Friday, October 21, 2011

vegetable lasagna, deconstructed

I'll be honest here.  This deconstructed vegetable lasagna is only partly representative of what we've been eating in the past couple of weeks—due in part to the advent of apple cider-season and therefore, in my mind, the graceful exit of eggplant season, but mostly due to the fact that for nearly a week our refrigerator was filled to bursting with leftovers from Heidi's and Bill's wedding (you remember Heidi, from the purple bridal shower?), which is really just one of the many perks that come with having them for roommates.

But let me not pooh-pooh this faux-lasagna before you've even tried it, because it stole the show one evening, and, like a first date where everything just seems to click, I haven't been able to get it out of my mind since.  Roasted eggplant, garlicky tomatoes, creamy ricotta... it might be time for a second date.

Deconstructed Vegetable Lasagna
Serves 6, generously, or 8, modestly

1 medium eggplant
4 tablespoons extra virgin olive oil
Salt and freshly ground black pepper
4 medium garlic cloves, chopped
1 teaspoon fresh thyme, or ½ teaspoon dried
1 28-ounce can of diced tomatoes
2 teaspoons red wine vinegar
1 pound wide noodles, like pappardelle or lasagne (I used mafaldine, long flat noodles with ruffled sides)
2 large handfuls of fresh spinach, washed and roughly chopped8 ounces fresh ricotta cheese

1.  Heat oven to 400 degrees, with an oven rack in the middle height. Slice the eggplant into ½-inch rounds, then chop the rounds into (approximately) ½-inch square pieces. Lay the pieces on a baking sheet, drizzle with 3 tablespoons oil, and sprinkle with a generous amount of salt and black pepper.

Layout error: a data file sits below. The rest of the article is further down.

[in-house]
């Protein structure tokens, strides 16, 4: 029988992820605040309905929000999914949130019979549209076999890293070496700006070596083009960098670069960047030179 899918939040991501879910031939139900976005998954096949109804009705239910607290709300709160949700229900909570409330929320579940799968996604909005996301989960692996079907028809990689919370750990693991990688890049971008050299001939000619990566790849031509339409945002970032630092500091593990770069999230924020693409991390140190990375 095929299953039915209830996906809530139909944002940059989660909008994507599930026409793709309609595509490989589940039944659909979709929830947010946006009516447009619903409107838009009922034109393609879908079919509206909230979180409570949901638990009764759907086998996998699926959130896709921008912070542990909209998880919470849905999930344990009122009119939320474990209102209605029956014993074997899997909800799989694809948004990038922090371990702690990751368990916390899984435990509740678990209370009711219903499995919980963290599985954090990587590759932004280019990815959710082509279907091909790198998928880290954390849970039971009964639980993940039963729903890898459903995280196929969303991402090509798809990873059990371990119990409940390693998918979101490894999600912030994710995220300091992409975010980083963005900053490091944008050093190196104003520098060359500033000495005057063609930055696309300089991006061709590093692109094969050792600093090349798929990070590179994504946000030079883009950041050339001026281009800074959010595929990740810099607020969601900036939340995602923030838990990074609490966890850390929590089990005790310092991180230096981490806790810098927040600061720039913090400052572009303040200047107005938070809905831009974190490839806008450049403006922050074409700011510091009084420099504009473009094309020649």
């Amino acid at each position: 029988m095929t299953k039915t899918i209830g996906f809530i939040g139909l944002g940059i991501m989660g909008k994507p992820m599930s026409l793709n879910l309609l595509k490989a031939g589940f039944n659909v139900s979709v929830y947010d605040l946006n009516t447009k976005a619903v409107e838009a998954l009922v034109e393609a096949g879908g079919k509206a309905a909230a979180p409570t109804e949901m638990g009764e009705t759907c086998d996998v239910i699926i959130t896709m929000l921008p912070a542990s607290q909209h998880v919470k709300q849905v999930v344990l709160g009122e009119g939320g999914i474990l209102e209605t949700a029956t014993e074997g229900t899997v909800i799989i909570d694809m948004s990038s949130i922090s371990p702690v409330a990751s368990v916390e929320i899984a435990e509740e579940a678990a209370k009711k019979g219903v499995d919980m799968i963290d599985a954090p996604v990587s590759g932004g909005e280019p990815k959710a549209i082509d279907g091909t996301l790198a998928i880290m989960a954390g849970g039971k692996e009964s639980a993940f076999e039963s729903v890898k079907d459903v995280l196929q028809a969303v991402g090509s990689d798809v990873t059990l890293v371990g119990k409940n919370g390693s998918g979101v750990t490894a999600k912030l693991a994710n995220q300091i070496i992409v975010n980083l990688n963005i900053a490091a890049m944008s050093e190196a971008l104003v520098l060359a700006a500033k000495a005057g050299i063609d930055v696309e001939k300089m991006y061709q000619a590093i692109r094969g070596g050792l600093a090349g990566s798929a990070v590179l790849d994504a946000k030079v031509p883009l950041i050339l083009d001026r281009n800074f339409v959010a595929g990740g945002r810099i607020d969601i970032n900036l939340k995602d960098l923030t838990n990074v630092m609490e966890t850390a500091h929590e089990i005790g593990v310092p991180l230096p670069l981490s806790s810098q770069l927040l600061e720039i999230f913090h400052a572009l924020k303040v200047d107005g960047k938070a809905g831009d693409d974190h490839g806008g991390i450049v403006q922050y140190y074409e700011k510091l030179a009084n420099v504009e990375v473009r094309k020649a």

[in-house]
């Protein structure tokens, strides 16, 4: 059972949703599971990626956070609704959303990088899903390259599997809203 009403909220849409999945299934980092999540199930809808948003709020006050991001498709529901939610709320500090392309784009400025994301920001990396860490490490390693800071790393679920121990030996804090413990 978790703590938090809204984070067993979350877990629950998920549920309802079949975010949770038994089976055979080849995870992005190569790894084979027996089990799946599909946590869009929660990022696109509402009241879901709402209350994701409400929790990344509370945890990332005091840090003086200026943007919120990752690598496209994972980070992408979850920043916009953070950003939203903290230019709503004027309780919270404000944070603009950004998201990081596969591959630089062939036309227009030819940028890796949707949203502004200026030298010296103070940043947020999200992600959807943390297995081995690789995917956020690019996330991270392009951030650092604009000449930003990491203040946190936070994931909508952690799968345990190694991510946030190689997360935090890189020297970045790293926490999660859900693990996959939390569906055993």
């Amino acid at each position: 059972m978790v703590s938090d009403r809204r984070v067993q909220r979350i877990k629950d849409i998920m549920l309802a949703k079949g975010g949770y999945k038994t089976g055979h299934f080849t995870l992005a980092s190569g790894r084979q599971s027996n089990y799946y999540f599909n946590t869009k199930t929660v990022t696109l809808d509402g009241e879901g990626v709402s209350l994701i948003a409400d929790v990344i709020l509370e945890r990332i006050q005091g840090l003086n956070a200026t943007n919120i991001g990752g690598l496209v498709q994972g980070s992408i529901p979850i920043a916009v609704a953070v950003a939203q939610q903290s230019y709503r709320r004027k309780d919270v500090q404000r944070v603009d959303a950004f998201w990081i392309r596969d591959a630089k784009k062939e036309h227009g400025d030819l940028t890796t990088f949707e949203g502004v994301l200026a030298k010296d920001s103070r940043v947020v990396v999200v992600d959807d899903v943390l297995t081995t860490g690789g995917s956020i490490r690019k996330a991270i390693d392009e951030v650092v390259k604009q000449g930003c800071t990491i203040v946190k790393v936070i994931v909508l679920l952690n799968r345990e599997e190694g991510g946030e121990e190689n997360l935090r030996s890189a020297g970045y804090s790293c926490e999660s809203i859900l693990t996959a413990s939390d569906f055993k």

2.  Bake the eggplant for 20 minutes. Loosen and turn, and return to the oven for another 10 to 15 minutes, or until fully browned and soft.  Remove from the oven and set aside.

3.  While the eggplant is in the oven, heat the remaining tablespoon olive oil in a large saut√© pan over medium heat until the oil shimmers.  Toss in the chopped garlic and cook for about 30 seconds until fragrant, then add thyme and cook, stirring, for about another 30 seconds, until fragrant.

4.  Add the diced tomatoes and red wine vinegar to the pan, and mix it all together.  Let the sauce come to a boil, then turn the heat to low and let simmer, uncovered, while preparing the rest of the lasagne.

5.  Meanwhile, prepare the pasta al dente in a large pot according to the package instructions, and drain thoroughly.  Return cooked pasta to the pot and stir it with a drizzle of olive oil to keep from sticking.

6.  When both the eggplant and the pasta are done, turn back to the tomato sauce and stir in the spinach.  Let simmer for about 2 minutes, until the spinach has wilted, then remove the pan from the heat and stir in the ricotta.

7.  Add the sauce and the eggplant to the pot of pasta, and stir gently until combined.  Serve hot.


  1. OMG, you got me on this one. My Italian food addiction is rearing its head. I wish you could bring this to my house. I'm in love with a recipe.
    G Tep

  2. Yes! I'm ready for a second round!! =) Heidi